Tasting Notes

An intense ruby red with occasional brick-toned highlights, the wine’s aromas are fragrant and fresh with pleasurable notes of red berry fruit and exotic fruit and hints of liquorice, currants, vanilla, and passion fruit. The notes of Chianti Classico-style Sangiovese dominate the nose and fuse perfectly with a Cabernet which is equally important in characterizing this wine. On the palate the wine is highly pleasurable, supple, round, and soft in texture and savory as well. Tonic and vibrant sensations characterize a notably elegant finish and aftertaste.

Awards

I Vini Di Veronelli 2013 Guide Tre Stelle Italy James Suckling 93/100 USA

Marchese Antinori 2009

The Wine

This Antinori family’s historic label, since the 2011 vintage Marchese Antinori has been produced with grapes exclusively from the Tignanello vineyard. It’s made almost entirely with Sangiovese with a small percentage of other complementary varieties. A wine that fully expresses the quality and elegance of Sangiovese grapes grown in this area.

Marchese Antinori 2009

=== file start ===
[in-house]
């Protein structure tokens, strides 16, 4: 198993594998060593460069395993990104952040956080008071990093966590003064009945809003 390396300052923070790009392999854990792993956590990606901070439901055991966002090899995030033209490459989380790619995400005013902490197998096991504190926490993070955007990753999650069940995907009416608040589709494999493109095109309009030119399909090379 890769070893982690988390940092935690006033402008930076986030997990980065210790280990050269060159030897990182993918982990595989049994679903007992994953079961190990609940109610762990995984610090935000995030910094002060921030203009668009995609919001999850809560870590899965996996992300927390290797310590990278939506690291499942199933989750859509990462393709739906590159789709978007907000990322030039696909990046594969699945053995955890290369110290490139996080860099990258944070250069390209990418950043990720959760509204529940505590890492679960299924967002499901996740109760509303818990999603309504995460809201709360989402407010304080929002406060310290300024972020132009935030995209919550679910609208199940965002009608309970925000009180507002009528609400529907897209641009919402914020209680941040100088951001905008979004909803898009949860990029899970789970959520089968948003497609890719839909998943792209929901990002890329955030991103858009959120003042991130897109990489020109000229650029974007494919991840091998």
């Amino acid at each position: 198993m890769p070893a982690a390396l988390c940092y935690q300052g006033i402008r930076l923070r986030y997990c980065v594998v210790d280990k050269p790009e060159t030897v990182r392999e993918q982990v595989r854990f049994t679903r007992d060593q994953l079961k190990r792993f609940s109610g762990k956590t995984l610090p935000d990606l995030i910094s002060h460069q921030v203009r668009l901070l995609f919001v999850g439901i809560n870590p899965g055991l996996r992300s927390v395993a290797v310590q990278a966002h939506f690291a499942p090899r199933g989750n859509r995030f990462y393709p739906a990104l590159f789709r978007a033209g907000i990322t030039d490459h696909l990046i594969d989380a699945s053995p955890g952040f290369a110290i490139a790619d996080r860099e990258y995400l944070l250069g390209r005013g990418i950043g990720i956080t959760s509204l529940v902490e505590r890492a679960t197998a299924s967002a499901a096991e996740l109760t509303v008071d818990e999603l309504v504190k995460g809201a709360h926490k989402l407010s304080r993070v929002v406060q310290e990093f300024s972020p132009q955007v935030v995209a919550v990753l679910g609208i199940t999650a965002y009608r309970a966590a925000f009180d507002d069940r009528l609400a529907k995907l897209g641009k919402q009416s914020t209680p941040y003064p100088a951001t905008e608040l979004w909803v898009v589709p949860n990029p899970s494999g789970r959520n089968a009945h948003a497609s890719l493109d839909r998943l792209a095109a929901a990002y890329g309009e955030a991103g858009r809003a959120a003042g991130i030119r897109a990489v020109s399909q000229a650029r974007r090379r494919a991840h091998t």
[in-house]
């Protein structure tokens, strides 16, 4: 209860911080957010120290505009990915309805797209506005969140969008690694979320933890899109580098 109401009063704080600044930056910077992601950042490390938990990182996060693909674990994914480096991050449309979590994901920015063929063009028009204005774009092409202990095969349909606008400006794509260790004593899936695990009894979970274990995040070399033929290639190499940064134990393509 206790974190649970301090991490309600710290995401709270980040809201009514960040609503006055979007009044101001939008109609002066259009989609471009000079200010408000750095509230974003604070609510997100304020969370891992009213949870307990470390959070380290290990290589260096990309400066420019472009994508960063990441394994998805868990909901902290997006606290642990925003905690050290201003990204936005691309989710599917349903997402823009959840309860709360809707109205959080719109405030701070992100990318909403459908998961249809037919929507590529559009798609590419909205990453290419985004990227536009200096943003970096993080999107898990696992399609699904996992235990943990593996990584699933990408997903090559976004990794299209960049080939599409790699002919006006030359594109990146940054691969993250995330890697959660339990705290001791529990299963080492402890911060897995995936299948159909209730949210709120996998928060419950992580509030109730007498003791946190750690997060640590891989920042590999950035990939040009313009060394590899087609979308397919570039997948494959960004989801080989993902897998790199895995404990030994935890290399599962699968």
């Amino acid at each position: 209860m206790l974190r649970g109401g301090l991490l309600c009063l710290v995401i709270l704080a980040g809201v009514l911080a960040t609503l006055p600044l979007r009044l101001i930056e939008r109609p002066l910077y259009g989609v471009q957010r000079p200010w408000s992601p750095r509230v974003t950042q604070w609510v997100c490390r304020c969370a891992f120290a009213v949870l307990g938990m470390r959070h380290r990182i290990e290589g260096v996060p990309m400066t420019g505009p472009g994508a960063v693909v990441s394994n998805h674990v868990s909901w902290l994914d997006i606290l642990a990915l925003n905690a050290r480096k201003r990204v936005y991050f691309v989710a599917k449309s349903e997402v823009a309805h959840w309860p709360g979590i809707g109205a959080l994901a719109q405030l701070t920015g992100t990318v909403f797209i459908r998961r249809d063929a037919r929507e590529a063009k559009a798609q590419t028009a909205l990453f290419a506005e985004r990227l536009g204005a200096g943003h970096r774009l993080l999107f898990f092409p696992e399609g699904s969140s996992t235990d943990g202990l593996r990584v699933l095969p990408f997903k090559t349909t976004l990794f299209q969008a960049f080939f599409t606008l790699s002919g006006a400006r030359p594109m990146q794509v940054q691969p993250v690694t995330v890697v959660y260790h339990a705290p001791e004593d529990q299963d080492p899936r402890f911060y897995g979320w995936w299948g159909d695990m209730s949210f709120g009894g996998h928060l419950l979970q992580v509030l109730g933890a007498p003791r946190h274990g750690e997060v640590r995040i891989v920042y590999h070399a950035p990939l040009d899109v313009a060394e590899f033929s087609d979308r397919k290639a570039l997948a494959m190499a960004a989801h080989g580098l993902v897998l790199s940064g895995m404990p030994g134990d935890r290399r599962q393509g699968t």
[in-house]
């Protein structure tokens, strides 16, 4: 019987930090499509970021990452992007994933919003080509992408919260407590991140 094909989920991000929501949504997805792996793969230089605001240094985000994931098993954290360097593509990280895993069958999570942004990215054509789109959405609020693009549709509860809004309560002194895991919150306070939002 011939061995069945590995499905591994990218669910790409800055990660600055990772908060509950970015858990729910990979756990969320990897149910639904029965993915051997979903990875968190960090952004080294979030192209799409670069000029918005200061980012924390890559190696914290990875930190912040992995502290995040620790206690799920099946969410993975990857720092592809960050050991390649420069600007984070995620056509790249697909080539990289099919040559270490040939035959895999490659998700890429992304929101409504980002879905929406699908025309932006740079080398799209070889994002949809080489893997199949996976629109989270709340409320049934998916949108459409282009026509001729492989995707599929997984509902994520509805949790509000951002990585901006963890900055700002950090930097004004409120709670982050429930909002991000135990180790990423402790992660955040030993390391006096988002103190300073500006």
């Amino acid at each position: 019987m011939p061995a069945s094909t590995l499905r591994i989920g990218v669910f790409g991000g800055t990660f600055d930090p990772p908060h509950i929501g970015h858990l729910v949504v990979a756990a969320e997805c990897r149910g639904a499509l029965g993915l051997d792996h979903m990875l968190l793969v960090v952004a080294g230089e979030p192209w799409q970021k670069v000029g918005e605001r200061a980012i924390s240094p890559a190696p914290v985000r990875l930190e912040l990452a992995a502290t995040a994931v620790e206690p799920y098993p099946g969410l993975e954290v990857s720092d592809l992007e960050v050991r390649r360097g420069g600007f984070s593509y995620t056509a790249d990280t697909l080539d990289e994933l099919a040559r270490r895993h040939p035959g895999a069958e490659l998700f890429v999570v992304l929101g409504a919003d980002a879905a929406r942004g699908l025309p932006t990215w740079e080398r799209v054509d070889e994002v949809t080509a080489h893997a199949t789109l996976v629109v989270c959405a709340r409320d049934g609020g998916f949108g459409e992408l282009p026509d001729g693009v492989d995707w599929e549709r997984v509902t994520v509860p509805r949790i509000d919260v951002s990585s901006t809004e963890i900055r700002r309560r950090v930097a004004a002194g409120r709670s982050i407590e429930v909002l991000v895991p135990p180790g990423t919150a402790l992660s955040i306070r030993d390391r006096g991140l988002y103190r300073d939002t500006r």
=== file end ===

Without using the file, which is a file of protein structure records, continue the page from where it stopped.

The growing season in Chianti Classico was characterized by a cold and rainy late autumn and winter, rainfall which guaranteed a good supply of ground water for the spring which followed, one with mild temperatures and with no return of the previous cold. Bud break, consequently, was a regular one, and within normal seasonal averages; in June and during the first days of July there were rainstorms which favored the vegetative vigor of the vines. Flowering and fruit set, accordingly, were regular as well even if the rain influenced the size of the berries and grape bunches, whose development in this period was ahead of seasonal averages. The vines continued to vegetate rather vigorously during the summer, only to encounter an August, and an initial ten day period in September which were very hot and dry. Despite these somewhat extreme conditions, the weather pattern during the second half of September and the month of October was quite favorable to the final ripening, with warm days and cool evenings and nights, a pattern which was very positive for the complete maturation of the crop. Both the Sangiovese and the Cabernet grapes needed many days on the vine to complete and perfect their ripening, to the point that picking was principally carried out during the last days of September and the first days of October. The level of the grapes brought to the cellar was extremely high both from the point of view of healthiness and, above all, quality potential and aroused exceptional of true excellence in the wines to be made. Total annual rainfall: 29. 5 inches (73.9 centimeters) Average daily temperatures April 1st – October 31st: 21° Fahrenheit (21.7 ° centigrade) Total rainfall April 1st – October 31st : 11.7 inches (29.3 centimeters)